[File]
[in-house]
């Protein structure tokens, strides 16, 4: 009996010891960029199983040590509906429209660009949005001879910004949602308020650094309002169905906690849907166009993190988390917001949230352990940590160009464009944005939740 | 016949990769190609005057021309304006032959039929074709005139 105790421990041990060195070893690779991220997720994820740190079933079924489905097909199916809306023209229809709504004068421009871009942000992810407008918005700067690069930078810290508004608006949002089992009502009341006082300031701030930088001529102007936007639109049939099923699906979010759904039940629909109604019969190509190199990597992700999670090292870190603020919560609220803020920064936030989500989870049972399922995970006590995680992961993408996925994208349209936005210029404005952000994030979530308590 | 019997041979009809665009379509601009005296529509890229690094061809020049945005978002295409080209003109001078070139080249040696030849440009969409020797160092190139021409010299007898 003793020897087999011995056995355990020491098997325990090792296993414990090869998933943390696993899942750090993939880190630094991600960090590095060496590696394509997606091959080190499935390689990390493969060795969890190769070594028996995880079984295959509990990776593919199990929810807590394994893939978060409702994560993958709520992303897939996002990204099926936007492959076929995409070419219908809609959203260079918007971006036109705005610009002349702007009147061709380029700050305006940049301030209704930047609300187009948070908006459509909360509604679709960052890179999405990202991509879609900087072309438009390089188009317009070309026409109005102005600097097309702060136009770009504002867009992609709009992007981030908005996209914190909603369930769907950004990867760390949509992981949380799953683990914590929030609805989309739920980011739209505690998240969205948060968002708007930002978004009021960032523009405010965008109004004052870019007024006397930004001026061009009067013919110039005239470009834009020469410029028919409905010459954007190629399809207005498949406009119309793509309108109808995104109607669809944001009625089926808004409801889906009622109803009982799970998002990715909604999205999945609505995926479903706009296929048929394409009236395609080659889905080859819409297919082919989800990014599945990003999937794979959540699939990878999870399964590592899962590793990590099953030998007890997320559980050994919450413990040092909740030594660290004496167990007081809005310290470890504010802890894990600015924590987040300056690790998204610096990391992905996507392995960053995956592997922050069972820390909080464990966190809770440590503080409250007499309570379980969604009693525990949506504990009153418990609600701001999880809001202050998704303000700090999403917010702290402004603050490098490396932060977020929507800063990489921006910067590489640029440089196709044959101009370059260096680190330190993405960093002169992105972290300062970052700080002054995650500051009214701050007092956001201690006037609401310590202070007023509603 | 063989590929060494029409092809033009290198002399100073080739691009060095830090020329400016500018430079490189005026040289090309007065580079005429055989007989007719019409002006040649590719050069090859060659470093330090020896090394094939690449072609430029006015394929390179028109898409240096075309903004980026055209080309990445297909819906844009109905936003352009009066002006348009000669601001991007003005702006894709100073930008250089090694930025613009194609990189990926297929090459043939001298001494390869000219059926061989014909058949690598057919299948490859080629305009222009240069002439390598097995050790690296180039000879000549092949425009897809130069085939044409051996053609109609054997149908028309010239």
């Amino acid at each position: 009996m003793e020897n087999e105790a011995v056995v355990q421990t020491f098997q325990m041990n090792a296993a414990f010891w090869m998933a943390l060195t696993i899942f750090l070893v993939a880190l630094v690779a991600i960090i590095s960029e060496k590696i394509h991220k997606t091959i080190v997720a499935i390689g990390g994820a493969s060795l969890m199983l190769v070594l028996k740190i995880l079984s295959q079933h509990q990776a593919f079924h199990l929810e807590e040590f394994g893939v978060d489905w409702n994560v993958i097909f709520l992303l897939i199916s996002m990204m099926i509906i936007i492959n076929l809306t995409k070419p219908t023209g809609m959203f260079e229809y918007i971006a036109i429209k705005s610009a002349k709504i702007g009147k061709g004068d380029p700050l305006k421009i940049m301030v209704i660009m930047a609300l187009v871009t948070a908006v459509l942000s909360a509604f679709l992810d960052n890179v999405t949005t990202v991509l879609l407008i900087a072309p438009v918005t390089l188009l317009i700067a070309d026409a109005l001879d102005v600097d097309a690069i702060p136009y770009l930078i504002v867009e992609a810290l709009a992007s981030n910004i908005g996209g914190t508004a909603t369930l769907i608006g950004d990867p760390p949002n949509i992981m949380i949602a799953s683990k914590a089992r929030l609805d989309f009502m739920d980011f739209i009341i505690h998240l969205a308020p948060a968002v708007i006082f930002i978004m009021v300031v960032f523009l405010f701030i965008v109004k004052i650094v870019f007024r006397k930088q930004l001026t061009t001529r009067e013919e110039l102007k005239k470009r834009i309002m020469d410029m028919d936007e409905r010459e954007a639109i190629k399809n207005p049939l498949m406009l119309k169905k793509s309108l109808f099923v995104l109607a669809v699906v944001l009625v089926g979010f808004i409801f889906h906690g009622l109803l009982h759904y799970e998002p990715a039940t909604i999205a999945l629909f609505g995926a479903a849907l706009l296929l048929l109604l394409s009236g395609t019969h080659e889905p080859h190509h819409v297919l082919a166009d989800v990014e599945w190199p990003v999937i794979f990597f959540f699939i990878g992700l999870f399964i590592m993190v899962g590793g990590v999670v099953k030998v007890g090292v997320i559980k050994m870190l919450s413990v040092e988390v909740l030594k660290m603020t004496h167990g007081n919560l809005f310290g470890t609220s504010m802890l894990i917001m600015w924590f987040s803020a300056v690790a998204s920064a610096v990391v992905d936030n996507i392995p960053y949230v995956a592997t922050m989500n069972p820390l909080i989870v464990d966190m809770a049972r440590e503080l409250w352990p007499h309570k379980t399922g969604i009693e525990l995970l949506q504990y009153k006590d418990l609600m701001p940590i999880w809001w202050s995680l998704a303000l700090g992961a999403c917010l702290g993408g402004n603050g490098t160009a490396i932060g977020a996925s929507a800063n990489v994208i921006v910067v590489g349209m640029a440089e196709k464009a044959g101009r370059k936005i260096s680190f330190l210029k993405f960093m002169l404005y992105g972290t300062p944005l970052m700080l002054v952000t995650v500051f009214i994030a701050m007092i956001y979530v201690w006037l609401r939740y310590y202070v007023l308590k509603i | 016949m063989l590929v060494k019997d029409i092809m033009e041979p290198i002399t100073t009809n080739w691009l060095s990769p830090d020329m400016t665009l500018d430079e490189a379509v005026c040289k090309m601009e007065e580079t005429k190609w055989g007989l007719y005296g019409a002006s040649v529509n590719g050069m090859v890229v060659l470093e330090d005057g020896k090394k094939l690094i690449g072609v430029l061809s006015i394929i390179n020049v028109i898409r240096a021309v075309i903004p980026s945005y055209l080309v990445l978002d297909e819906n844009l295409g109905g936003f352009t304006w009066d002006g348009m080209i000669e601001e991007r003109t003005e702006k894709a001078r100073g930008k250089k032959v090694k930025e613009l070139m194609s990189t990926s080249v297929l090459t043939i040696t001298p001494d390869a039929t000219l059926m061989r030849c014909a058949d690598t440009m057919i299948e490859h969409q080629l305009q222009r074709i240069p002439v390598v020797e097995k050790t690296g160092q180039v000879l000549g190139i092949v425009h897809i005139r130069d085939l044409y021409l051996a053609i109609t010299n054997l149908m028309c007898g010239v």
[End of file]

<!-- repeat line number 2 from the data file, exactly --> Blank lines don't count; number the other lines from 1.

């Protein structure tokens, strides 16, 4: 009996010891960029199983040590509906429209660009949005001879910004949602308020650094309002169905906690849907166009993190988390917001949230352990940590160009464009944005939740 | 016949990769190609005057021309304006032959039929074709005139 105790421990041990060195070893690779991220997720994820740190079933079924489905097909199916809306023209229809709504004068421009871009942000992810407008918005700067690069930078810290508004608006949002089992009502009341006082300031701030930088001529102007936007639109049939099923699906979010759904039940629909109604019969190509190199990597992700999670090292870190603020919560609220803020920064936030989500989870049972399922995970006590995680992961993408996925994208349209936005210029404005952000994030979530308590 | 019997041979009809665009379509601009005296529509890229690094061809020049945005978002295409080209003109001078070139080249040696030849440009969409020797160092190139021409010299007898 003793020897087999011995056995355990020491098997325990090792296993414990090869998933943390696993899942750090993939880190630094991600960090590095060496590696394509997606091959080190499935390689990390493969060795969890190769070594028996995880079984295959509990990776593919199990929810807590394994893939978060409702994560993958709520992303897939996002990204099926936007492959076929995409070419219908809609959203260079918007971006036109705005610009002349702007009147061709380029700050305006940049301030209704930047609300187009948070908006459509909360509604679709960052890179999405990202991509879609900087072309438009390089188009317009070309026409109005102005600097097309702060136009770009504002867009992609709009992007981030908005996209914190909603369930769907950004990867760390949509992981949380799953683990914590929030609805989309739920980011739209505690998240969205948060968002708007930002978004009021960032523009405010965008109004004052870019007024006397930004001026061009009067013919110039005239470009834009020469410029028919409905010459954007190629399809207005498949406009119309793509309108109808995104109607669809944001009625089926808004409801889906009622109803009982799970998002990715909604999205999945609505995926479903706009296929048929394409009236395609080659889905080859819409297919082919989800990014599945990003999937794979959540699939990878999870399964590592899962590793990590099953030998007890997320559980050994919450413990040092909740030594660290004496167990007081809005310290470890504010802890894990600015924590987040300056690790998204610096990391992905996507392995960053995956592997922050069972820390909080464990966190809770440590503080409250007499309570379980969604009693525990949506504990009153418990609600701001999880809001202050998704303000700090999403917010702290402004603050490098490396932060977020929507800063990489921006910067590489640029440089196709044959101009370059260096680190330190993405960093002169992105972290300062970052700080002054995650500051009214701050007092956001201690006037609401310590202070007023509603 | 063989590929060494029409092809033009290198002399100073080739691009060095830090020329400016500018430079490189005026040289090309007065580079005429055989007989007719019409002006040649590719050069090859060659470093330090020896090394094939690449072609430029006015394929390179028109898409240096075309903004980026055209080309990445297909819906844009109905936003352009009066002006348009000669601001991007003005702006894709100073930008250089090694930025613009194609990189990926297929090459043939001298001494390869000219059926061989014909058949690598057919299948490859080629305009222009240069002439390598097995050790690296180039000879000549092949425009897809130069085939044409051996053609109609054997149908028309010239």